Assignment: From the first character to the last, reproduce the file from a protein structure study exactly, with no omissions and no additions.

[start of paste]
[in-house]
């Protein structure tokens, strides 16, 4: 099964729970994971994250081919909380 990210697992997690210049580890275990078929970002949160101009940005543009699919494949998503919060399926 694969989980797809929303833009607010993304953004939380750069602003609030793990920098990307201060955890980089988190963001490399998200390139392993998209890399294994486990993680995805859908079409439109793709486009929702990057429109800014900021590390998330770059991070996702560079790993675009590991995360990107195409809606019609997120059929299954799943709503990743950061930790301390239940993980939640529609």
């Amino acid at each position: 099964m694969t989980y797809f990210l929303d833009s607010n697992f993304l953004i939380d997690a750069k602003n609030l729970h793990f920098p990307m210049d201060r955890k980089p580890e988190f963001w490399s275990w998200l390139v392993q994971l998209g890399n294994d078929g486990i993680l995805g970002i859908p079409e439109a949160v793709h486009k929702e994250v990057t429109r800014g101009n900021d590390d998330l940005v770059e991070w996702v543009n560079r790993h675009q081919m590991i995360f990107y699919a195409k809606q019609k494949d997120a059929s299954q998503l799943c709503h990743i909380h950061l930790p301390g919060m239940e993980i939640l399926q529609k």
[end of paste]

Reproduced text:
[in-house]
């Protein structure tokens, strides 16, 4: 099964729970994971994250081919909380 990210697992997690210049580890275990078929970002949160101009940005543009699919494949998503919060399926 694969989980797809929303833009607010993304953004939380750069602003609030793990920098990307201060955890980089988190963001490399998200390139392993998209890399294994486990993680995805859908079409439109793709486009929702990057429109800014900021590390998330770059991070996702560079790993675009590991995360990107195409809606019609997120059929299954799943709503990743950061930790301390239940993980939640529609």
């Amino acid at each position: 099964m694969t989980y797809f990210l929303d833009s607010n697992f993304l953004i939380d997690a750069k602003n609030l729970h793990f920098p990307m210049d201060r955890k980089p580890e988190f963001w490399s275990w998200l390139v392993q994971l998209g890399n294994d078929g486990i993680l995805g970002i859908p079409e439109a949160v793709h486009k929702e994250v990057t429109r800014g101009n900021d590390d998330l940005v770059e991070w996702v543009n560079r790993h675009q081919m590991i995360f990107y699919a195409k809606q019609k494949d997120a059929s299954q998503l799943c709503h990743i909380h950061l930790p301390g919060m239940e993980i939640l399926q529609k």